I thought it was certain types of reads that are typically slower with COW file systems.
For example, assume you have three large files that are stored mostly sequentially on your drive, and then you open the three files and do various random writes across the three files. With a conventional filesystem, the writes will indeed be random, overwriting old data. With a COW filesystem, the writes will be mostly sequential (in the best case for the COW filesystem), but to a different part of the drive. So the COW filesystem may potentially be faster on the random writes (or not, if it has to do a read-modify-write operation, or if it has to write more data to the drive due to other COW features).
When you go to read back the three formerly sequential files, they will still be sequential with the conventional filesystem. But with the COW filesystem (assuming auto-defrag has not run yet), the reads will have a random component since some blocks of the files have been relocated to another part of the drive, and that will slow the reads down. This is why auto-defrag is important for btrfs. But if your filesystem is under heavy load, either auto-defrag won't run, or it will load the system down further. And I think btrfs auto-defrag only defragments smallish files. If you have a very large file, you are out of luck (which is one reason why btrfs users recommend turning off COW for large database or VM files).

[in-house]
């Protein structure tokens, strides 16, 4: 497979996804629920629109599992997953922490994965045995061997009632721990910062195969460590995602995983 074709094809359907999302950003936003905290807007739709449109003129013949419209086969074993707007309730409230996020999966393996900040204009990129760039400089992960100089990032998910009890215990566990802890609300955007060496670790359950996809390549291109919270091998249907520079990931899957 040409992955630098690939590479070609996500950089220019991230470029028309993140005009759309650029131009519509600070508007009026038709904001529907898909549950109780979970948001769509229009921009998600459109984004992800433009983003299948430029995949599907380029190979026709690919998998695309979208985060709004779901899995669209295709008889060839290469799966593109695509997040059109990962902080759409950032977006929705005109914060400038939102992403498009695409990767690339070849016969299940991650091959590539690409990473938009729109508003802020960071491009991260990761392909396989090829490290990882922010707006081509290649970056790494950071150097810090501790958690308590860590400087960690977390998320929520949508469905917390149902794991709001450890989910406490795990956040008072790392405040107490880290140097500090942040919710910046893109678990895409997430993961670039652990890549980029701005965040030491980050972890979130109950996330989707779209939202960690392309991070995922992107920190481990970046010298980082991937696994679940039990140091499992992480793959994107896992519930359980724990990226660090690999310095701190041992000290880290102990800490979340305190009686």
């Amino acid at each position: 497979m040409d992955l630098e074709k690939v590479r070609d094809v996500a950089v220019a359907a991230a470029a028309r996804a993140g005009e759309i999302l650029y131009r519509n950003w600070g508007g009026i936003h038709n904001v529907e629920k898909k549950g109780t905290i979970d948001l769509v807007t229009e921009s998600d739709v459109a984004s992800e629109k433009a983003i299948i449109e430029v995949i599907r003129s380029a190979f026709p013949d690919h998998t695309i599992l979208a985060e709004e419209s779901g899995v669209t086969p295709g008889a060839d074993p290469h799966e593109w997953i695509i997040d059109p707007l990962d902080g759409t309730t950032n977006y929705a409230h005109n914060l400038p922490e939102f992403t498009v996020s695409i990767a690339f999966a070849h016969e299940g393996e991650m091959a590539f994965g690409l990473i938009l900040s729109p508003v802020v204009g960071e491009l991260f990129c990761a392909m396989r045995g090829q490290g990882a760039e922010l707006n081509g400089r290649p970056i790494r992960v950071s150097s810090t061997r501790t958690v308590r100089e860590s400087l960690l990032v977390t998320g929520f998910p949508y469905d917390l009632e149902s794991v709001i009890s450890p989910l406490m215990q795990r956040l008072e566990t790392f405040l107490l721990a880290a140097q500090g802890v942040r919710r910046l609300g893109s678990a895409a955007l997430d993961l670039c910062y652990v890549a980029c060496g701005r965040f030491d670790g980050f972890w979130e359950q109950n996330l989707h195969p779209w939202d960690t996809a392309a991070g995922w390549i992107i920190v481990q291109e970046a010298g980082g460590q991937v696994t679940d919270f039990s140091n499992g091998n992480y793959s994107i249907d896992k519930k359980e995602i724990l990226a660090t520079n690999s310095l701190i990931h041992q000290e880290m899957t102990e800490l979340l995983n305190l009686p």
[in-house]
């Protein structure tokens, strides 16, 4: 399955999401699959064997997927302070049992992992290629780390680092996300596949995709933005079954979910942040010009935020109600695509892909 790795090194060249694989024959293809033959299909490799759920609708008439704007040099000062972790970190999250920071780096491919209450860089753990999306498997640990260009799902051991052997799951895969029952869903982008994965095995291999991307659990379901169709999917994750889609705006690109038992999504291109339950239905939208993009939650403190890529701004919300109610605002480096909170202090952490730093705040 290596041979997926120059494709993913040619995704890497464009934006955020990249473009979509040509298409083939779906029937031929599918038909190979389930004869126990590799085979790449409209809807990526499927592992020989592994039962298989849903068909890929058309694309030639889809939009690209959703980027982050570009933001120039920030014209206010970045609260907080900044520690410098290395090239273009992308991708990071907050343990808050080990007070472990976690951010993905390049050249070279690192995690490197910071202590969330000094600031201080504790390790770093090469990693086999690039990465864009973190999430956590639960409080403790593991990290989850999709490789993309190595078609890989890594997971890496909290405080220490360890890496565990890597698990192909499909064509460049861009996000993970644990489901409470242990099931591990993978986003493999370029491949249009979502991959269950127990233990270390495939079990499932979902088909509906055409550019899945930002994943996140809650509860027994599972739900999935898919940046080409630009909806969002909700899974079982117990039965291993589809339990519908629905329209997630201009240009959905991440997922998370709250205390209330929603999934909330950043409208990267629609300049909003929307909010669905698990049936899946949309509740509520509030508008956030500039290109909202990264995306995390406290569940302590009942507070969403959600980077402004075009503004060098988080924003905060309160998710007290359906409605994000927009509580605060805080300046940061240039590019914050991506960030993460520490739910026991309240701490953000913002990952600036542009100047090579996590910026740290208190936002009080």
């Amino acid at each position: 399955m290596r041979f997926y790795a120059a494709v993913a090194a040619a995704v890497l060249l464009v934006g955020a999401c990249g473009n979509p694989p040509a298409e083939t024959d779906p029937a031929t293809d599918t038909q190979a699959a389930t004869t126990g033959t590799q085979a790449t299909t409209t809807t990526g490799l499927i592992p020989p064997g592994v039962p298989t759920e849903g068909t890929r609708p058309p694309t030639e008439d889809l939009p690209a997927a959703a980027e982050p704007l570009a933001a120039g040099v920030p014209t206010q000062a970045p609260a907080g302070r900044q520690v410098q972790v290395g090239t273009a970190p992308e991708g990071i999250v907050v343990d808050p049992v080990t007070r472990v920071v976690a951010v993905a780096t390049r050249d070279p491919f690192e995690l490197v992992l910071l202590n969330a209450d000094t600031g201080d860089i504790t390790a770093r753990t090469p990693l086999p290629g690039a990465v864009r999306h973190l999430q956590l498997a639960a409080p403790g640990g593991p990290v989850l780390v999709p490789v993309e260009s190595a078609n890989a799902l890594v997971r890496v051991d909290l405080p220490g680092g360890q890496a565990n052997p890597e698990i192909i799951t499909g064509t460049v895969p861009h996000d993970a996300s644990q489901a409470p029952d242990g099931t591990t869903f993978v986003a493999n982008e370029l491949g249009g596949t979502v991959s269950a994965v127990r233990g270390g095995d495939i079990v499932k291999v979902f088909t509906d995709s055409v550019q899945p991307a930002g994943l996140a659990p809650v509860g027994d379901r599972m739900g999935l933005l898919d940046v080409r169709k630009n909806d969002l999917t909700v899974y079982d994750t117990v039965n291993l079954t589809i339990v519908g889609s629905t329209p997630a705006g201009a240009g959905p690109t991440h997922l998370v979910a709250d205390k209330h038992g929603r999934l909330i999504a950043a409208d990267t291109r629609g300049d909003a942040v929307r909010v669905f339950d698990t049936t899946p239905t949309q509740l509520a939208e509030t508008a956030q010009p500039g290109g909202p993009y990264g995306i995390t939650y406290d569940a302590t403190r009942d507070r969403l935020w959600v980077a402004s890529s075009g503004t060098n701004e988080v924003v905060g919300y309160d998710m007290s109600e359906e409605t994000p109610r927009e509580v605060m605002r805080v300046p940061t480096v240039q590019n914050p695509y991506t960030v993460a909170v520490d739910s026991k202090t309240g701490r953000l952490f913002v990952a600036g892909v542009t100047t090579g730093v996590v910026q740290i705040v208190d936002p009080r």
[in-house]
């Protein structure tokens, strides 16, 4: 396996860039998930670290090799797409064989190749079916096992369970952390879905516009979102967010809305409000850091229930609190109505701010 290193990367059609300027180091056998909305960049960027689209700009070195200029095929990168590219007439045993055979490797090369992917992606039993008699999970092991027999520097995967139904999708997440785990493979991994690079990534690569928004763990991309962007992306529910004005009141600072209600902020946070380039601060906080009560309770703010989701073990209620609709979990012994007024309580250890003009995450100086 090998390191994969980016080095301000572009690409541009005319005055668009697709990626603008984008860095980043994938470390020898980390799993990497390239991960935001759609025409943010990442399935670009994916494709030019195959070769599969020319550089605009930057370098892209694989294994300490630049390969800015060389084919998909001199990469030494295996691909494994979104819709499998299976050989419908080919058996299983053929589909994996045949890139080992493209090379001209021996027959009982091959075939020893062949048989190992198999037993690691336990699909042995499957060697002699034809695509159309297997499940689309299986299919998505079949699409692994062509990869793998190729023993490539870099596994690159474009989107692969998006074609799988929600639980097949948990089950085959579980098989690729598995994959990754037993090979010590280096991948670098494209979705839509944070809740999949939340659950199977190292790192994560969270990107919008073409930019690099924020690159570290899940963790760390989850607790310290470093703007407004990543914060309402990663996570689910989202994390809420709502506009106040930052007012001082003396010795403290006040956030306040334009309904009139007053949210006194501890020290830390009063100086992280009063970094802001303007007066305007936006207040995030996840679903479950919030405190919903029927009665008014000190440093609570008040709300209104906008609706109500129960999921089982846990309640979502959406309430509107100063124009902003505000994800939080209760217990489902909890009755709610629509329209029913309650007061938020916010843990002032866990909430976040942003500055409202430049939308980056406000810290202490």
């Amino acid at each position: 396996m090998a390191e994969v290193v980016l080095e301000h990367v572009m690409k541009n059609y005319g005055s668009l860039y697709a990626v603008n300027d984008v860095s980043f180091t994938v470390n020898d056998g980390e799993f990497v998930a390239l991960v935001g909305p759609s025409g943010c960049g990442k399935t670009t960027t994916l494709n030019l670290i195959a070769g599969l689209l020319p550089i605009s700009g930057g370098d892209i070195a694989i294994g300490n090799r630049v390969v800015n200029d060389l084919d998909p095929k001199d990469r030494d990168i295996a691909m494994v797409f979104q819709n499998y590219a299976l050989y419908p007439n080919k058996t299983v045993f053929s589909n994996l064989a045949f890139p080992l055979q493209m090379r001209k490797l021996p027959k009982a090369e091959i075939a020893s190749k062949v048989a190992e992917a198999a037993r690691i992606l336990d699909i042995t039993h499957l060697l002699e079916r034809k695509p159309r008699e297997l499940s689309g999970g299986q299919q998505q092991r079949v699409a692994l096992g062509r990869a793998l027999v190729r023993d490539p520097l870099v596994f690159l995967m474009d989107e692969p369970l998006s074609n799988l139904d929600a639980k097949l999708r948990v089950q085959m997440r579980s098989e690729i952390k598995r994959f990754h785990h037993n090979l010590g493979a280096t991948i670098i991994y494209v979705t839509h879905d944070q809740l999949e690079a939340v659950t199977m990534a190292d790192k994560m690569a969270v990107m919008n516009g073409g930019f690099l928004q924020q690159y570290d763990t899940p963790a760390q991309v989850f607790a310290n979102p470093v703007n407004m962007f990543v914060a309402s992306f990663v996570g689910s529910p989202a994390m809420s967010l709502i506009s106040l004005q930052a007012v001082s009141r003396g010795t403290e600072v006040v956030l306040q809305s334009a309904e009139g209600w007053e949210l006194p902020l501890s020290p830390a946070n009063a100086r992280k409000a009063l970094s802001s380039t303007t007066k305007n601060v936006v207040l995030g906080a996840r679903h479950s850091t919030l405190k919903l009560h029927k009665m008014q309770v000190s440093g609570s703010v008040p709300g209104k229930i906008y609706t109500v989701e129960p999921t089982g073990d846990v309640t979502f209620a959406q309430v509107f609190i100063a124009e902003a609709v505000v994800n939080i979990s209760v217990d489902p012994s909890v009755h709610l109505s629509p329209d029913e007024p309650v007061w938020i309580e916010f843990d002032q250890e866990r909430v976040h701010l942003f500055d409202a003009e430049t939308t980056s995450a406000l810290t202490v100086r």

Look at how badly btrfs does on the fio test, fileserver access pattern, which is mostly random reads. btrfs is six times slower than ext4. I wonder if reducing read_ahead_kb in the kernel would help the btrfs performance in random reads. (Incidentally, phoronix needs to update fio...version 1.57 is nearly two years old...fio is at 2.1 now)
I believe ZFS (partially) solves this problem through caches like L2ARC. And that is one of the reasons why ZFS has a reputation as a memory hog. But I suspect even ZFS would beat btrfs in most of the benchmarks in this article. It is a shame ZFS was not included.
Here is an interesting article that lists workarounds ("tuning") that you can try to optimize Oracle to work with ZFS: